Chintan Girish Modi
I was first introduced to this website by a university professor of mine during a post-graduate class on curriculum design, and I’ve kept coming back to it every once in a while. What I like about this encyclopaedia of informal education is that it brings together a wealth of information and insight in accessible language. While it would certainly interest teachers, teacher educators, and students of education, it also promises to be of value to other readers looking for a simple, uncluttered exposition on ‘key ideas, practices and thinkers’. Those are the three categories under which the encyclopaedia is organized. The offerings here extend beyond informal education to the fields of lifelong learning as well as social action. Since there is so much available on the Internet, credibility is definitely a concern. It helps to know that www.infed.org is run by YMCA George Williams College, London. A quick look at a random selection of entries would assure you that a great amount of thought and research has gone into the building of this fabulous resource. All entries are accompanied by a bibliography; so you can trace back original sources and find avenues to read up more. They also welcome contributions, in case you feel inspired to add to the existing set of resources. The subject areas they need help with are listed out on the website, so you can figure out where to chip in.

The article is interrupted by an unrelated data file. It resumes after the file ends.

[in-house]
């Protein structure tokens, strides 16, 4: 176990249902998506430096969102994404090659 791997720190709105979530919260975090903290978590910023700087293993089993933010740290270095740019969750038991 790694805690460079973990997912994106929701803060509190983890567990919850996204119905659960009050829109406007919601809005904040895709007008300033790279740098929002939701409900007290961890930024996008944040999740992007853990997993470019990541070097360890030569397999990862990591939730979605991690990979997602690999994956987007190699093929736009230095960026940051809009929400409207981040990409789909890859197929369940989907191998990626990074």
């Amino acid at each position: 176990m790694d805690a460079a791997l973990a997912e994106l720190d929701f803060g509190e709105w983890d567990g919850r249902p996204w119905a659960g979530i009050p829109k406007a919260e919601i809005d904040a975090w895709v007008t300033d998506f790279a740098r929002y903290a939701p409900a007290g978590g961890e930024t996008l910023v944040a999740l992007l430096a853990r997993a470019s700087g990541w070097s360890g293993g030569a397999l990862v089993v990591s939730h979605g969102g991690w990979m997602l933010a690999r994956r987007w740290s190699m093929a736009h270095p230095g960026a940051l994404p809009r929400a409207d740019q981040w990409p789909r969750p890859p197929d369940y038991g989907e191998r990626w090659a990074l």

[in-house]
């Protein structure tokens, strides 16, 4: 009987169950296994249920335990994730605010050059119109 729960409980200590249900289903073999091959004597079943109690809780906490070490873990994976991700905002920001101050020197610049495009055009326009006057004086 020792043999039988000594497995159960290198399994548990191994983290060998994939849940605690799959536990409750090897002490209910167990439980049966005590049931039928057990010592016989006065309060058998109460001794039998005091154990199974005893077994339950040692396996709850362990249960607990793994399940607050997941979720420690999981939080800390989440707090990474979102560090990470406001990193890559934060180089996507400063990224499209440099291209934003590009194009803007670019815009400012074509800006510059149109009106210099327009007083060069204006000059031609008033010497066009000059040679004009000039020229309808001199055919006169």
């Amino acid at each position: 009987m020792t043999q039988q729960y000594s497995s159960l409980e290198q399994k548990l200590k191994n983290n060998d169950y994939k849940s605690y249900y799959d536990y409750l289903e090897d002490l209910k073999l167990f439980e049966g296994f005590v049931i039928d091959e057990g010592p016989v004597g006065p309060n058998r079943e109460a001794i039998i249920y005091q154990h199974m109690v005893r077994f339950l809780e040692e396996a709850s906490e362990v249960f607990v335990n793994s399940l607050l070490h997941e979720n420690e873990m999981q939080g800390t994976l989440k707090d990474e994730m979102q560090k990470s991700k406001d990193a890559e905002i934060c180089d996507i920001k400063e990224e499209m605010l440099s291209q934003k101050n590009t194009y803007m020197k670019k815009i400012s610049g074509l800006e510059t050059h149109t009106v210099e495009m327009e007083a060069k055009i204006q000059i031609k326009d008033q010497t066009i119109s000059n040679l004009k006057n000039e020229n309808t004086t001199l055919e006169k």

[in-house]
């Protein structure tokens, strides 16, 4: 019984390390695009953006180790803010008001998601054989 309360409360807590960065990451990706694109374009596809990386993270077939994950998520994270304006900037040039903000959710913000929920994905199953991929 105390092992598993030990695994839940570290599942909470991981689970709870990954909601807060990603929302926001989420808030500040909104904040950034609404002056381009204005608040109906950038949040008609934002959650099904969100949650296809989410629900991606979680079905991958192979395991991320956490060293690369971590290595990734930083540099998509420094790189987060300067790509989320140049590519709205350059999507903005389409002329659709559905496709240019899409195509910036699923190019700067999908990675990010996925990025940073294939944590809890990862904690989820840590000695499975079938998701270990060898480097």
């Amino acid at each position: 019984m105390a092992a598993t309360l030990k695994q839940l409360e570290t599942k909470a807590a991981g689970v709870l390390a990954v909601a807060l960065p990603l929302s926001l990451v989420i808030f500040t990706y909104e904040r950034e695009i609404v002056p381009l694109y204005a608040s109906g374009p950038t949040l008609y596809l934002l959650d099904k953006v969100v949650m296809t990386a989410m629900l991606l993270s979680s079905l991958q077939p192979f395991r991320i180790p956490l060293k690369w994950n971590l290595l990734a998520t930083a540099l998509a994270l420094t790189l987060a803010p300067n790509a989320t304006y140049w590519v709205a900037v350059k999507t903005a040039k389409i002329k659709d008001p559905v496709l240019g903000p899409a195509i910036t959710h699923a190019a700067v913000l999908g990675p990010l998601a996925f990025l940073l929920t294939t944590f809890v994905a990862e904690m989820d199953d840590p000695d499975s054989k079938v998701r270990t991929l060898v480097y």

The author works with the Kabir Project, Bangalore, and runs an online group called People in Education. He may be reached at firstname.lastname@example.org.